Dennis O’Connor: Saving Lives With Supplies

Dennis O’Connor in his jungle utility uniform, date unknown. Photo Courtesy of Dennis O’Connor.

Dennis O’Connor knew he was going to be drafted: “In March of 1970, a friend of mine [with draft number 254] got drafted. My number was 256, so on May 27, 1970 I enlisted because I figured my number was up. I served until May of 1985 when I was put out on a medical discharge.”

Dennis enlisted to be an Aircraft Repair Parts Specialist, 76 Tango and served in Vietnam from December of 1970 to December 1971. “I didn’t even think about Vietnam until I got out of AIT [Advanced Individual Training] and then my whole class went to Vietnam. They were short of 76 Tangos. I was pretty surprised to get assigned to Vietnam. They kept us in a holding company for two weeks waiting for one guy to turn eighteen because they couldn’t send a 17 year-old to Vietnam. As soon as he turned 18 we got on the bus.”

“We had two weeks leave, then straight to Vietnam. Normally people got 30 days of leave before going, but we were so critically short that we got only two weeks.”

“At Oakland Army Depot, we were issued jungle fatigues and all that good stuff. We flew to Alaska to refuel, and let me tell you getting off a plane in jungle fatigues when it’s 30 below zero is not fun. Then we flew to Japan, then to Bien Hoa Air Base. My first thought on arrival was what the hell have I gotten myself into?”

“We got on a bus to Long Binh and heard the sound of rockets or jet engines overhead, and everyone was looking out to see what it was, and the driver said ‘Those aren’t jets, that’s outgoing artillery. Watch that hill over there.’ And we all watched and a moment later the hill disappeared under the bombardment. It was a VC training camp, we were told.”

The UH-1 “Huey” helicopter was a multi-role utility aircraft. Depending on configuration, the Huey could be used for combat air support, resupply, observation, troop transport, and medical evacuation of wounded Soldiers. This UH-1B from the 179th Aviation Company is outfitted for the gunship role with 2.75 inch rocket pods and M-60 machine guns mounted on the outrigged pintle. Hueys with the side doors removed in this fashion were referred to as “slicks” by the troops. The door gunner, SGT Dennis Troxel, is armed with an M-60 machine gun. Photo Courtesy of USAHEC.

“I was assigned to the 79th Transportation Company. I worked in operational readiness. We were responsible for keeping 365 aircraft flying up in the II Corps area. We were having trouble getting parts shipped up north. They put together a liaison team in Saigon, and I went TDY to Saigon to work on this team at the Aviation Material Management Center under the 34th Support Group. I spent three months down there.”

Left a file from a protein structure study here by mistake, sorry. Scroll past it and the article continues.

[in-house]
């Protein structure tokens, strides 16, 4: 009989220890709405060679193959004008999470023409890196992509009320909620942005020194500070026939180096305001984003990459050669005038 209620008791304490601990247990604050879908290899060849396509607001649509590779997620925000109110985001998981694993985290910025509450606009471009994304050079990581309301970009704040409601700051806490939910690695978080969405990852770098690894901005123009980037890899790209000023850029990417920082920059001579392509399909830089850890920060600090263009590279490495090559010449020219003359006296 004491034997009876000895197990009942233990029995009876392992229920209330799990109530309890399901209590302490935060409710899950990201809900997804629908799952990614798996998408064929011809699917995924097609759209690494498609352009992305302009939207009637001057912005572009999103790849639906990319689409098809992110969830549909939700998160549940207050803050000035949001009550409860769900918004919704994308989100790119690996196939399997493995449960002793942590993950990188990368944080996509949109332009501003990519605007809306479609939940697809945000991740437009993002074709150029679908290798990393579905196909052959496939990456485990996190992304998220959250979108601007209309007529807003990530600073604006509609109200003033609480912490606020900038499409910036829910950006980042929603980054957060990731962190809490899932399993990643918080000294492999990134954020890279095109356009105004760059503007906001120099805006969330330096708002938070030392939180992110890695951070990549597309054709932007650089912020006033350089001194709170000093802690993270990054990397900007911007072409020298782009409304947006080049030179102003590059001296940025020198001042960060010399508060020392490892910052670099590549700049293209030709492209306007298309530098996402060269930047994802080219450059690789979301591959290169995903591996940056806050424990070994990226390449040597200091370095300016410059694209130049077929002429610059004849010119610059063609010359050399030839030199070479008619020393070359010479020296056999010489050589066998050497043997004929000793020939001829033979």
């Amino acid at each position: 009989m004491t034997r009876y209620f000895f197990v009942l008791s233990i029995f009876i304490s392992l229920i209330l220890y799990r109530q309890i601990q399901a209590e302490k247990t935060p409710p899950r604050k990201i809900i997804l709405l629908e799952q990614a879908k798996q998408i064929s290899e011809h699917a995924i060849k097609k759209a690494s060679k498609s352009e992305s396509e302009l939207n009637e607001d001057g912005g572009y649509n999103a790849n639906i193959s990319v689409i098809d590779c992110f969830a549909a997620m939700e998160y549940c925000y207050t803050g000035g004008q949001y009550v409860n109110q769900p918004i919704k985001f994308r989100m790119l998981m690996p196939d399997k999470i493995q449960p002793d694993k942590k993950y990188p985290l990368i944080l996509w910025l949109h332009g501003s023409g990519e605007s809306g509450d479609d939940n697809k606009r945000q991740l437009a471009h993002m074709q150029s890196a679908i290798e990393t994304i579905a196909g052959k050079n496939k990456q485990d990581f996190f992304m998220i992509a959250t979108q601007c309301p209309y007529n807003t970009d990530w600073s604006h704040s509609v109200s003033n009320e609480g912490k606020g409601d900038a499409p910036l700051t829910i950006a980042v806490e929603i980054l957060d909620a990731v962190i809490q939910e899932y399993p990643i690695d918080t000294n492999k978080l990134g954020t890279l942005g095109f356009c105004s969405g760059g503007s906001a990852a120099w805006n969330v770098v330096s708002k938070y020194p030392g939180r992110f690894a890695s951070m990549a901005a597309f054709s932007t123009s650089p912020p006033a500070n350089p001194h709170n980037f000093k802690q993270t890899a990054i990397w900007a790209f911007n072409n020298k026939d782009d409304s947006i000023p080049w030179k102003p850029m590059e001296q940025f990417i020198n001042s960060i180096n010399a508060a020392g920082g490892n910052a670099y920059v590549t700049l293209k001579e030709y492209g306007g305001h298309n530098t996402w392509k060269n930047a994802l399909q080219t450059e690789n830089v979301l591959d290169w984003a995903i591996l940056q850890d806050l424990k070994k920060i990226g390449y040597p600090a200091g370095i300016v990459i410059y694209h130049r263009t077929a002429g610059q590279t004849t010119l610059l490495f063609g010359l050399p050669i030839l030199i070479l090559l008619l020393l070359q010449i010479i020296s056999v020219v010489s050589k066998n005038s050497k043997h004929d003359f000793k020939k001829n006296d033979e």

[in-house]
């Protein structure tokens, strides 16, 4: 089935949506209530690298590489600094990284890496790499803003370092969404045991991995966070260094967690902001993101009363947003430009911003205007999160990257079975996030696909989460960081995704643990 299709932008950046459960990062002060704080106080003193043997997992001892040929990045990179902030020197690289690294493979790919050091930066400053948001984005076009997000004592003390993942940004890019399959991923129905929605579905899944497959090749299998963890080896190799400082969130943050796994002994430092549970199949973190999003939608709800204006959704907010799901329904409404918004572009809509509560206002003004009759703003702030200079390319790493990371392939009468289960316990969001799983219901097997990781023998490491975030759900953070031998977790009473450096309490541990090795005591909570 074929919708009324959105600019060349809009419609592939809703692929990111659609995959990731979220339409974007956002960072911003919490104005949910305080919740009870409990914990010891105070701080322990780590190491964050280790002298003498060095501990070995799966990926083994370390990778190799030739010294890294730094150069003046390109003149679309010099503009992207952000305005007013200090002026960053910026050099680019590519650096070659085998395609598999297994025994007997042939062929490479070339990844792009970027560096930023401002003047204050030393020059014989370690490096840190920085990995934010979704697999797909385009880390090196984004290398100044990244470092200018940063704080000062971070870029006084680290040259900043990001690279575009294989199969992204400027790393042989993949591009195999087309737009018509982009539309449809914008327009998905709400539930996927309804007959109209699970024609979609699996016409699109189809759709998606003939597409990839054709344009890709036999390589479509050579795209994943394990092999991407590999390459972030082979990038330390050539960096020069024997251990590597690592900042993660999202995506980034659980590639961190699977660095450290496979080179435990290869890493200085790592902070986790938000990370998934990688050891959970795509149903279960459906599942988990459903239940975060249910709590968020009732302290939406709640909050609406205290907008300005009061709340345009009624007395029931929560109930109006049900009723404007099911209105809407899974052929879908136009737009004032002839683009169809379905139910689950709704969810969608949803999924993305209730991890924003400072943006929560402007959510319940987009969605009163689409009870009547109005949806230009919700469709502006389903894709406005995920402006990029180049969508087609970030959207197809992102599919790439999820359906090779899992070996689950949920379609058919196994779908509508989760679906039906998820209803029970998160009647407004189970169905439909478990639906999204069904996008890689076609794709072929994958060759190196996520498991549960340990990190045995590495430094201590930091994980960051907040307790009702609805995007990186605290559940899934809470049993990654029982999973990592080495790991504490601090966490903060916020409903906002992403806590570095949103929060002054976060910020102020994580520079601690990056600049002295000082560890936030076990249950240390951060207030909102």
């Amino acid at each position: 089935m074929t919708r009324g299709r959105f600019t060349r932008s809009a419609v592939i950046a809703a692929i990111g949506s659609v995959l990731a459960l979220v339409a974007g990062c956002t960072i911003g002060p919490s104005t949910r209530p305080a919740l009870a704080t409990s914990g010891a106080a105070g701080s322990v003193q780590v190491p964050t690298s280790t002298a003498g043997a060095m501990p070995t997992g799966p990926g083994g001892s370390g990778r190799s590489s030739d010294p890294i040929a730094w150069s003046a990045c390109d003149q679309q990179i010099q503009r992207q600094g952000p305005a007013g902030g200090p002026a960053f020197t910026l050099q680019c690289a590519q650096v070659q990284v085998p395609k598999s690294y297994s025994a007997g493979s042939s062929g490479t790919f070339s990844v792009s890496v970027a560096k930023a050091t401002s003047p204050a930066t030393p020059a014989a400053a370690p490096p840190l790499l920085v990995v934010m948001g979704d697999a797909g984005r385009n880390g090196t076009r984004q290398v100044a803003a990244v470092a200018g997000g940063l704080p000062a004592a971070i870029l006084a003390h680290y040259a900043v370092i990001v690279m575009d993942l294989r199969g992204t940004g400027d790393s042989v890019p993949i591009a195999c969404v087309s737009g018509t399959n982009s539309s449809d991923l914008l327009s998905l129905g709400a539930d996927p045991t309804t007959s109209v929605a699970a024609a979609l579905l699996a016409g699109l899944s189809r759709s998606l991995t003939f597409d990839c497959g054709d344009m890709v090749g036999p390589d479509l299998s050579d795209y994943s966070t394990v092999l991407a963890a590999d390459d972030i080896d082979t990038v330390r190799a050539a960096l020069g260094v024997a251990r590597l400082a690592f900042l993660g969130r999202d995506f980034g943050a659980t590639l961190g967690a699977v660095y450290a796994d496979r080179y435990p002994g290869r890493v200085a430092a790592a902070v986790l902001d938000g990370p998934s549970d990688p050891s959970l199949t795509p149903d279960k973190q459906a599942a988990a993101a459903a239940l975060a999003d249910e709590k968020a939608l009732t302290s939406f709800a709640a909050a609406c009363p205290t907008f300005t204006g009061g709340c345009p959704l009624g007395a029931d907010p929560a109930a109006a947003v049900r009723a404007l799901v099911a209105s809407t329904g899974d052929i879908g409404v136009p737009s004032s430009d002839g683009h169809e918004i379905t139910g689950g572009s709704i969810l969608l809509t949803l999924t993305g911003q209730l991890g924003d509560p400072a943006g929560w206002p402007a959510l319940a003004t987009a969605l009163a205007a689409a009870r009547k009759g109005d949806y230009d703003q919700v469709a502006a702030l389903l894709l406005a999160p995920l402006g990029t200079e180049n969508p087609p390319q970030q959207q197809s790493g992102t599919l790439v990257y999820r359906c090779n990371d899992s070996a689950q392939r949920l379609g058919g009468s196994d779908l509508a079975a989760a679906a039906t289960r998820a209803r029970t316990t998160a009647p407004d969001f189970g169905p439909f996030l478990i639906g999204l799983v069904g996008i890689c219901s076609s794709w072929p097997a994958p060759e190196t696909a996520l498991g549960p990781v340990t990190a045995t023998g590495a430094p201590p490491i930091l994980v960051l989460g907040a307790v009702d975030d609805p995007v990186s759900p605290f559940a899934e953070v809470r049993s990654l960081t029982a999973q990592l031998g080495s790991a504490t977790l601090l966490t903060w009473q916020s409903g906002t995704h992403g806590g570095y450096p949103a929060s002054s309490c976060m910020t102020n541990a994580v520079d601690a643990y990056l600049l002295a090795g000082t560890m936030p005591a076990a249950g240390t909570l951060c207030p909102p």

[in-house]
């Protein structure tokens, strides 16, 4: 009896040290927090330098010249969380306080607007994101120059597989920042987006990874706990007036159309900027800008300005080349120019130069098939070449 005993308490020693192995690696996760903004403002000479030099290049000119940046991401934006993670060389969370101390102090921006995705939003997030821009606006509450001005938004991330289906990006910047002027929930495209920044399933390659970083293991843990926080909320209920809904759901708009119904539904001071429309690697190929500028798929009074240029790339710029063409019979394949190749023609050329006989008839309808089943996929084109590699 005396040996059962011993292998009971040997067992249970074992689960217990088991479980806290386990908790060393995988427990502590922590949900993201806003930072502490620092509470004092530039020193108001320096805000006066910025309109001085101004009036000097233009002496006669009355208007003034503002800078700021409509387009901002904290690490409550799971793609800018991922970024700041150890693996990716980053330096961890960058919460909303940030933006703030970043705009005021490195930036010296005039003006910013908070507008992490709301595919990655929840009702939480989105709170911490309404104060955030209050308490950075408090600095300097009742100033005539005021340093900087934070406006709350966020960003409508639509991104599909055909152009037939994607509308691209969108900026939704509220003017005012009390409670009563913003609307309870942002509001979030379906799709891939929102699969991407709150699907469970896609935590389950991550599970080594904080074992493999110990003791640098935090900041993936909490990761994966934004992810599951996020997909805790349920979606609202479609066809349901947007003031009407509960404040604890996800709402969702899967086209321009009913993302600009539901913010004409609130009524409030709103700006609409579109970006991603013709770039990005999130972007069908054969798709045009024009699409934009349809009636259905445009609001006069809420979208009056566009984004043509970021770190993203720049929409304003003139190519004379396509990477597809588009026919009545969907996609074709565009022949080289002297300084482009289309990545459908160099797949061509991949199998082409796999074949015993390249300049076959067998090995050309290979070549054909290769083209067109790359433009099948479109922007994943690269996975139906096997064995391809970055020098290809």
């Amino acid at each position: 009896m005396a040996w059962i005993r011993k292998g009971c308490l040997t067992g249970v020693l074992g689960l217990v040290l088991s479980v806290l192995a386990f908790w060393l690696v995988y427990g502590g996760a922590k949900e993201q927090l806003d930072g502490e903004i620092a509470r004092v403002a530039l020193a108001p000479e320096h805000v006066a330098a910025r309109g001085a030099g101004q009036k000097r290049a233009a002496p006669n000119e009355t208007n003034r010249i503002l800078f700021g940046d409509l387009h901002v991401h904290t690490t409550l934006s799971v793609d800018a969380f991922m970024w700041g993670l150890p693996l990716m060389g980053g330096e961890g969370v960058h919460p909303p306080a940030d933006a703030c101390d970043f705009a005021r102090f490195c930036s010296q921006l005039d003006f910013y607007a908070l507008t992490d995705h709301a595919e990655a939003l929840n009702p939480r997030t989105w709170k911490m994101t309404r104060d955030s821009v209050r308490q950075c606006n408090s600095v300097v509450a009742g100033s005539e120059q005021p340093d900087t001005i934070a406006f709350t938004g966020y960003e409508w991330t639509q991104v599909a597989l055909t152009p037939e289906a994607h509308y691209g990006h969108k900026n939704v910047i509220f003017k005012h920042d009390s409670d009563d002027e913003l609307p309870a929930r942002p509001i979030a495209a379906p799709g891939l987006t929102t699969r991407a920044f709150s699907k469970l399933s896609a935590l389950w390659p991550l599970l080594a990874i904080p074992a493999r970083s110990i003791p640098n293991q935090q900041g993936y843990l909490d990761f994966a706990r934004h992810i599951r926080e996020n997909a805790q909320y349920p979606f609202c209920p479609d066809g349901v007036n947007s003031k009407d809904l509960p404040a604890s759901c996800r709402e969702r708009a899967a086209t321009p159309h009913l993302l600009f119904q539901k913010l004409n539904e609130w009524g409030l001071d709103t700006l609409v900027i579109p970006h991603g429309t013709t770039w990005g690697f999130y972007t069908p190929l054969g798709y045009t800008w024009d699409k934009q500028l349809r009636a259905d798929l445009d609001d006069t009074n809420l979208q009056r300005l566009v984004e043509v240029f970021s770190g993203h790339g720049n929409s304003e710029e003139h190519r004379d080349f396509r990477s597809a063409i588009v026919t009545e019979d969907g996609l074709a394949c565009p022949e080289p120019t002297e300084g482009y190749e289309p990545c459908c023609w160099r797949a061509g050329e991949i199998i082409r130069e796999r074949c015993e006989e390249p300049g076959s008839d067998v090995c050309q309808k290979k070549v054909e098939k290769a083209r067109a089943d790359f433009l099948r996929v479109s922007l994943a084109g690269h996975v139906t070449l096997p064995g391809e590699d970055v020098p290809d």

“My sole purpose there was to get high priority parts. We had a hard time getting rotor blades for UH-1s. We had to go to Long Binh to the open storage depot. There was a Chief Warrant Officer 4 there who was equivalent to a Brigadier General as far as his power went. We went through the open storage area, and here were stacks and stacks of these rotor blades, and we got the stock number. I mentioned to my driver, Sgt. Mack, that I noticed those rotor blades were back ordered and we couldn’t get them. They were necessary because we had hundreds of aircraft that needed these rotor blades. So I went into this Warrant Officer’s office. He’s a gruff old guy. I wish I could remember his name. And he told us that we were full of crap, there weren’t any rotor blades out there, his stock control computer didn’t show any in stock. So we took him out to the storage yard and showed him where they were about 100 of them. Anyway, we got them on the next flight out, and he quit using their computers after that and went back to the card index.”

“Then I went back up to Thuy Hoa for the last three months I was in country and it was pretty quiet. We had one incident where sappers got in our wire, and they were trying to take out the fuel depot. We had huge million gallon tanks. The sappers got in the wire, they didn’t get out. They were intervened with, and they were killed.”

“The only time I had guard duty over there was the week of Tet of ’71. I was on perimeter guard right where our open storage was. There was a guard tower, two guys in the tower and one guy in the bottom, and there were three towers along the line. And here before, a sniper had gotten up on top of this church that was right outside the wire, I mean it was like fifteen feet, and the guy got up on the roof of the church and picked off all the guards in those three towers. It was just harassment, he didn’t care if he killed them or not, he just wanted to make a point. Well, he made his point, we made our point, and he was dead.”

Troops disembark from a Huey during Operation Attleboro. Whether providing air support, medevac, resupply, or bringing in reinforcements, helicopters performed critical tasks on the battlefield. There is little doubt that through his efforts to keep damaged helicopters flying, Dennis O’Connor saved American lives. Photo Courtesy of USAHEC.

“So the first night of guard duty I was a little nervous. I had a captain who was Special Forces that was the duty officer that night. He came out with a fancy rifle with a night scope, and he swept the area and it was clean. So we relaxed.”

“But on the night of Tet – you have to understand: we use red tracers. The VC and NVA use green tracers. The night of Tet, all hell broke loose at midnight. It was just firing in the air. All these Vietnamese were having a ball celebrating the New Year. But the thing that was scary was that there were more green tracers than red tracers. And that’ll get you nervous.”